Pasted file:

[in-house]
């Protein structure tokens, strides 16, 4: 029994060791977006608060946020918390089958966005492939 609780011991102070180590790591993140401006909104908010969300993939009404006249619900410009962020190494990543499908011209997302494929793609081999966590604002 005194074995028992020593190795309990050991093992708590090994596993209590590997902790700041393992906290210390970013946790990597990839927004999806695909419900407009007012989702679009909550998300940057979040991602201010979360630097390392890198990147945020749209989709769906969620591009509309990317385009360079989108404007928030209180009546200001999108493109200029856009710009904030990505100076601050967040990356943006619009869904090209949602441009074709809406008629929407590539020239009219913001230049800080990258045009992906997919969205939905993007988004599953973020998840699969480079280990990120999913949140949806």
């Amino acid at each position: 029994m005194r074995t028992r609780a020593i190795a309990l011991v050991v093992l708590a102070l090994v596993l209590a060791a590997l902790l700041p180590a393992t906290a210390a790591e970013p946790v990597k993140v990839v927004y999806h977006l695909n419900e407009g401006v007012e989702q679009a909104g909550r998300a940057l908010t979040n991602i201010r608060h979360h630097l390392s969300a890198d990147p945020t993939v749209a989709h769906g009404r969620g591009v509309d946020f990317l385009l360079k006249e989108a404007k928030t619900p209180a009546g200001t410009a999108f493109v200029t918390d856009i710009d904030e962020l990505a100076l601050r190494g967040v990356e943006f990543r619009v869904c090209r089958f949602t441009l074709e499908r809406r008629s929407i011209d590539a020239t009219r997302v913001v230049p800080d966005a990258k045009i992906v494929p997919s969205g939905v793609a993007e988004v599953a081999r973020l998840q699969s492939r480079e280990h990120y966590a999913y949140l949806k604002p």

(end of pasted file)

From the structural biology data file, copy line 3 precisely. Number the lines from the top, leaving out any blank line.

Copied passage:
């Amino acid at each position: 029994m005194r074995t028992r609780a020593i190795a309990l011991v050991v093992l708590a102070l090994v596993l209590a060791a590997l902790l700041p180590a393992t906290a210390a790591e970013p946790v990597k993140v990839v927004y999806h977006l695909n419900e407009g401006v007012e989702q679009a909104g909550r998300a940057l908010t979040n991602i201010r608060h979360h630097l390392s969300a890198d990147p945020t993939v749209a989709h769906g009404r969620g591009v509309d946020f990317l385009l360079k006249e989108a404007k928030t619900p209180a009546g200001t410009a999108f493109v200029t918390d856009i710009d904030e962020l990505a100076l601050r190494g967040v990356e943006f990543r619009v869904c090209r089958f949602t441009l074709e499908r809406r008629s929407i011209d590539a020239t009219r997302v913001v230049p800080d966005a990258k045009i992906v494929p997919s969205g939905v793609a993007e988004v599953a081999r973020l998840q699969s492939r480079e280990h990120y966590a999913y949140l949806k604002p």